More on the execution of “Old Yaller”, Elbert J. Chapman, a private of the Berrien Minute Men whose widow resided in the 1144th Georgia Militia District, the Rays Mill District.

“A VICTIM OF MILITARY DISCIPLINE.”

(Ed. Note: In the January number of this magazine was published a letter written by Captain Phil Carroll, of Augusta, Ga., giving an account of how a Confederate soldier who had transferred himself from Savannah, where there was no fighting, to the Western army, where he could fight and where he did fight, was shot as a deserter by his Confederate companions-in-arms.

Considering this one of the most barbarous deeds ever committed in the name of military discipline, the incident was woven into the war-story, “Bethany.”

The publication of Capt. Carroll’s letter attracted the attention of Capt. R. T. Redding, who wrote to Maj. Cumming about it.

The Major replied, corroborating Capt. Carroll, and hands us a copy of the letter, which we are glad to publish.)

Joseph B. Cumming, 1886.  Cumming served as Adjutant General of Walkers Division, and was present when the order for the execution of Elbert J. Chapman was issued.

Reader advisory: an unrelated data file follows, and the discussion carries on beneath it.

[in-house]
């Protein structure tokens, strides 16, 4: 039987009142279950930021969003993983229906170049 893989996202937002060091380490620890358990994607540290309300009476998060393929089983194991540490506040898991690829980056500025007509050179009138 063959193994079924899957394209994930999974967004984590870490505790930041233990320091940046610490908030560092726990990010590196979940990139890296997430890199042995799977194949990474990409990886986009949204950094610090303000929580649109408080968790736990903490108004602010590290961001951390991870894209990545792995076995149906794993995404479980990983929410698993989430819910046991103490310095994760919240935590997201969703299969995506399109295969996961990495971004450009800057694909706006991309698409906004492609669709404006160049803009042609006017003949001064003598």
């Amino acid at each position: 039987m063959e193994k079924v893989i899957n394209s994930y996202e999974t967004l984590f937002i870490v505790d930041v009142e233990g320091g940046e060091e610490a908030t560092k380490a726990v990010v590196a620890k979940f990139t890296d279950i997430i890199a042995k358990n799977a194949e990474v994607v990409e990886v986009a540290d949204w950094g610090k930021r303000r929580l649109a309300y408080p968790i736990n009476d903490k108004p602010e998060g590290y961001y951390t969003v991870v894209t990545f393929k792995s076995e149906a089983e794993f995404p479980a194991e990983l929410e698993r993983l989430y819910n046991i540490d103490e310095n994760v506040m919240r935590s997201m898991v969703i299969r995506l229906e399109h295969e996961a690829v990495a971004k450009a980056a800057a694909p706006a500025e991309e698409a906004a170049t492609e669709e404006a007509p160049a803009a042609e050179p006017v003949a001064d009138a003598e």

Joseph B. Cumming, 1886. Cumming served as Adjutant General of Walkers Division, and was present when the order for the execution of Elbert J. Chapman was issued.

January 15, 1909.

Hon. Thos. E. Watson, Thomson, Ga.

My Dear Mr. Watson: At the request of Capt. R. J. Redding, of Griffin, I send you herewith, for such use, or no use, as you choose, copy of a letter which I wrote to him a few days ago.

Very truly yours,

JOS. B. CUMMING.

January 7th, 1909.
 Capt. R. J. Redding, Griffin. Ga.

My Dear Sir: I have your letter of January 6. I have not seen the article written by Mr. M. P. Carroll to which you refer. Mr. Carroll, however, probably refers to the execution at Morton, Miss., of a deserter, not from the 46th Georgia Regiment, but from one of the Georgia Regiments of Wilson’s brigade, either the 25th or the 29th or 30th Georgia, The facts, as I remember them very distinctly, were these:

“While Walker’s Division was in bivouac at Vernon shortly before the second battle of Jackson, a Confederate Cavalry Regiment came marching by. Col. Wilson, in command of Wilson’s Brigade, was an onlooker as it passed. He recognized in the ranks of the Cavalry a deserter from his Regiment while the latter was stationed at Savannah. He made reclamation for the man on the Colonel of the Cavalry Regiment, and the man was surrendered to him. He was tried by courtmartial for desertion, his desertion having consisted in his leaving Wilson’s Infantry Regiment, then stationed on the coast of Georgia, and joining a Cavalry Regiment at the front—a “desertion” of a soldier from inactive service in the rear to fighting at the front.